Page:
Read the entire translation of Majjhima Nikāya 145 Puṇṇovādasutta: Advice to Puṇṇa by Bhikkhu Sujato on SuttaCentral.net.

SN 46.39 Rukkhasutta: Trees

“Bhikkhus, there are huge trees with tiny seeds and huge bodies, encirclers of other trees, and the trees which they encircle become bent, twisted, and split. And what are those huge trees with tiny seeds and huge bodies? The assattha, the banyan, the pilakkha, the udumbara, the kacchaka, and the kapitthana: these are those huge trees with tiny seeds and huge bodies, encirclers of other trees, and the trees which they encircle become bent, twisted, and split. So too, bhikkhus, when some clansman here has left behind sensual pleasures and gone forth from the household life into homelessness, he becomes bent, twisted, and split because of those same sensual pleasures, or because of others worse than them.

“These five, bhikkhus, are obstructions, hindrances, encirclers of the mind, weakeners of wisdom. What five? Sensual desire is an obstruction, a hindrance encircling the mind, a weakener of wisdom. Ill will … Sloth and torpor … Restlessness and remorse … Doubt is an obstruction … a weakener of wisdom. These are the five obstructions, hindrances, encirclers of the mind, weakeners of wisdom.

“These seven factors of enlightenment, bhikkhus, are nonobstructions, nonhindrances, nonencirclers of the mind; when developed and cultivated they lead to the realization of the fruit of true knowledge and liberation. What seven? The enlightenment factor of mindfulness is a nonobstruction … The enlightenment factor of discrimination of states … The enlightenment factor of energy … The enlightenment factor of rapture … The enlightenment factor of tranquillity … The enlightenment factor of concentration … The enlightenment factor of equanimity is a nonobstruction.… These seven factors of enlightenment are nonobstructions, nonhindrances, nonencirclers of the mind; when developed and cultivated they lead to the realization of the fruit of true knowledge and liberation.”


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Ud 7.4 Kāmesu Satta Sutta: Attached to Sensual Pleasures (2)

I have heard that on one occasion the Blessed One was staying near Sāvatthī at Jeta’s Grove, Anāthapiṇḍika’s monastery. And on that occasion, most of the people in Sāvatthī were excessively attached to sensual pleasures. They lived infatuated with, greedy for, addicted to, fastened to, absorbed in sensual pleasures. Then early in the morning the Blessed One adjusted his under robe and–carrying his bowl & robes–went into Sāvatthī for alms. He saw that most of the people in Sāvatthī were excessively attached to sensual pleasures, that they live infatuated with, greedy for, addicted to, fastened to, absorbed in sensual pleasures.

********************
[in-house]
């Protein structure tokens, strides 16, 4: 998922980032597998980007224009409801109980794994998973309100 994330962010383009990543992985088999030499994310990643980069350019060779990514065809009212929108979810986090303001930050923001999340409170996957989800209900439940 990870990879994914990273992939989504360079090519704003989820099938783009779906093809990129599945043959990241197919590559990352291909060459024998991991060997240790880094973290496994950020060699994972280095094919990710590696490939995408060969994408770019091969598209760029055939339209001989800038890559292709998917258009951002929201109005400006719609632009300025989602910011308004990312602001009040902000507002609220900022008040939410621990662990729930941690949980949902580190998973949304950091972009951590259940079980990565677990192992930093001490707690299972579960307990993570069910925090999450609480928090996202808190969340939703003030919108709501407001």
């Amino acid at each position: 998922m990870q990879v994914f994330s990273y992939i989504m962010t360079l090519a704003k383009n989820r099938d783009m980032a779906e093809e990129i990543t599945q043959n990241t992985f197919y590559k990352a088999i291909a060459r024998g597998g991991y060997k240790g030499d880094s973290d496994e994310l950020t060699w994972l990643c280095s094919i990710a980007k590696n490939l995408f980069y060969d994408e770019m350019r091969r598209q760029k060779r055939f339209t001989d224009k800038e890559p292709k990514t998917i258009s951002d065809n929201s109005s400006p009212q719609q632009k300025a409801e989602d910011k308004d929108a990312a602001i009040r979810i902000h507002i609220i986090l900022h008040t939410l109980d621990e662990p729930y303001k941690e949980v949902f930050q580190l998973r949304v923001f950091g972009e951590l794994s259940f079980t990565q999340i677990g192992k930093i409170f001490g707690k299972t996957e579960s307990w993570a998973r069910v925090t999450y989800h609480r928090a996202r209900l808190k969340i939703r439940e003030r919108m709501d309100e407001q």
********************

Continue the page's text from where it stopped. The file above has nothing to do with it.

Then, on realizing the significance of that, the Blessed One on that occasion exclaimed:

Blinded by sensuality
covered by the net,
veiled with the veil of craving,
bound by the Kinsman of the heedless,
like fish in the mouth of a trap,
they go to aging & death,
like a milk-drinking calf to its mother.


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Snp 4.1 Kāmasutta: Sensual Pleasures

If a mortal desires sensual pleasure
and their desire succeeds,
they definitely become elated,
having got what they want.

But for that person in the throes of pleasure,
aroused by desire,
if those pleasures fade,
it hurts like an arrow’s strike.

One who, being mindful,
avoids sensual pleasures
like side-stepping a snake’s head,
transcends attachment to the world.

There are many objects of sensual desire:
fields, lands, and gold; cattle and horses;
slaves and servants; women and relatives.
When a man lusts over these,

the weak overpower him
and adversities crush him.
Suffering follows him
like water in a leaky boat.

That’s why a person, ever mindful,
should avoid sensual pleasures.
Give them up and cross the flood,
as a bailed-out boat reaches the far shore.


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AN 5.200 From… Nissāraṇīyasutta: Elements of Escape

“Mendicants, there are these five elements of escape. What five?

Take a case where a mendicant focuses on sensual pleasures, but their mind isn’t eager, confident, settled, and decided about them. But when they focus on renunciation, their mind is eager, confident, settled, and decided about it. Their mind is in a good state, well developed, well risen, well freed, and well detached from sensual pleasures. They’re freed from the distressing and feverish defilements that arise because of sensual pleasures, so they don’t experience that kind of feeling. This is how the escape from sensual pleasures is explained.…


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MN 54 From… Potaliyasutta: With Potaliya the Householder

[Note: These are very famous similes that are frequently mentioned in brief throughout the suttas. This is just part of a longer sutta.]

…“Householder, suppose a dog weak with hunger was hanging around a butcher’s shop. Then a deft butcher or their apprentice would toss them a skeleton scraped clean of flesh and smeared in blood. What do you think, householder? Gnawing on such a fleshless skeleton, would that dog still get rid of its hunger?”

“No, sir. Why not? Because that skeleton is scraped clean of flesh and smeared in blood. That dog will eventually get weary and frustrated.”